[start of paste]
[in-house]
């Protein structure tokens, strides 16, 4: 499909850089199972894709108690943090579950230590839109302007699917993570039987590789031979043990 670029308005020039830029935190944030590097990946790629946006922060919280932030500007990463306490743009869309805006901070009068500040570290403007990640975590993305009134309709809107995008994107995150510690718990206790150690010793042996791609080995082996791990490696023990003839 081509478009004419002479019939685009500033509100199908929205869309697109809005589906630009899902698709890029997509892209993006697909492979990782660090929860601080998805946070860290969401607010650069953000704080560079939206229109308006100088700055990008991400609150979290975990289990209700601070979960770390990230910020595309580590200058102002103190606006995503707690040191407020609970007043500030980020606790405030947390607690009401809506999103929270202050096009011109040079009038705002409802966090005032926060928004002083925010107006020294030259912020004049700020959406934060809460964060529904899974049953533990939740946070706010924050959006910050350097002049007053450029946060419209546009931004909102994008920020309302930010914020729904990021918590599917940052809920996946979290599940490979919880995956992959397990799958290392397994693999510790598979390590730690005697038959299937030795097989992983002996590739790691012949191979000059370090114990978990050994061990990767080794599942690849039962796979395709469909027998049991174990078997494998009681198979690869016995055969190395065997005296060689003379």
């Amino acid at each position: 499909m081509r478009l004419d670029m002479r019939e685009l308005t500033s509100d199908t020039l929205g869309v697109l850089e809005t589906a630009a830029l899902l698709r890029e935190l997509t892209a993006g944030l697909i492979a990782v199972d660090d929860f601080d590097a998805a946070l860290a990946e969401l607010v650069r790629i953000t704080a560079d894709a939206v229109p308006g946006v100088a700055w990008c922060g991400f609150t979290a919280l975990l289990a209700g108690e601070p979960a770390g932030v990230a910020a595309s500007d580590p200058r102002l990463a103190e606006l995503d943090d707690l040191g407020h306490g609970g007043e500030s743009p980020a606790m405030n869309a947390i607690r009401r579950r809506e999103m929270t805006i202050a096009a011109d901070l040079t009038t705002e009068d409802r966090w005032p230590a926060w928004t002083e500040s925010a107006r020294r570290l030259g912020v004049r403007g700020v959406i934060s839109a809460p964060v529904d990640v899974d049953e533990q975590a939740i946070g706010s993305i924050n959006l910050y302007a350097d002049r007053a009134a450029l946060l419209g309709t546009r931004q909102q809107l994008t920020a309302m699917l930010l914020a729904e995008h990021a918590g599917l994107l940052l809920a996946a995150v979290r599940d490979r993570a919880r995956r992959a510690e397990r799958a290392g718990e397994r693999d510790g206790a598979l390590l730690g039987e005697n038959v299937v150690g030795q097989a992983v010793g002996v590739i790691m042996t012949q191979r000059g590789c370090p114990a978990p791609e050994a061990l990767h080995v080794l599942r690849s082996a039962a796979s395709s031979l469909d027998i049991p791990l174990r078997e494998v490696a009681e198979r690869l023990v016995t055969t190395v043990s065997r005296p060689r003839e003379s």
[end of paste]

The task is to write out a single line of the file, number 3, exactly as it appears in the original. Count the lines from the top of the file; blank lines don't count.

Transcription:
């Amino acid at each position: 499909m081509r478009l004419d670029m002479r019939e685009l308005t500033s509100d199908t020039l929205g869309v697109l850089e809005t589906a630009a830029l899902l698709r890029e935190l997509t892209a993006g944030l697909i492979a990782v199972d660090d929860f601080d590097a998805a946070l860290a990946e969401l607010v650069r790629i953000t704080a560079d894709a939206v229109p308006g946006v100088a700055w990008c922060g991400f609150t979290a919280l975990l289990a209700g108690e601070p979960a770390g932030v990230a910020a595309s500007d580590p200058r102002l990463a103190e606006l995503d943090d707690l040191g407020h306490g609970g007043e500030s743009p980020a606790m405030n869309a947390i607690r009401r579950r809506e999103m929270t805006i202050a096009a011109d901070l040079t009038t705002e009068d409802r966090w005032p230590a926060w928004t002083e500040s925010a107006r020294r570290l030259g912020v004049r403007g700020v959406i934060s839109a809460p964060v529904d990640v899974d049953e533990q975590a939740i946070g706010s993305i924050n959006l910050y302007a350097d002049r007053a009134a450029l946060l419209g309709t546009r931004q909102q809107l994008t920020a309302m699917l930010l914020a729904e995008h990021a918590g599917l994107l940052l809920a996946a995150v979290r599940d490979r993570a919880r995956r992959a510690e397990r799958a290392g718990e397994r693999d510790g206790a598979l390590l730690g039987e005697n038959v299937v150690g030795q097989a992983v010793g002996v590739i790691m042996t012949q191979r000059g590789c370090p114990a978990p791609e050994a061990l990767h080995v080794l599942r690849s082996a039962a796979s395709s031979l469909d027998i049991p791990l174990r078997e494998v490696a009681e198979r690869l023990v016995t055969t190395v043990s065997r005296p060689r003839e003379s």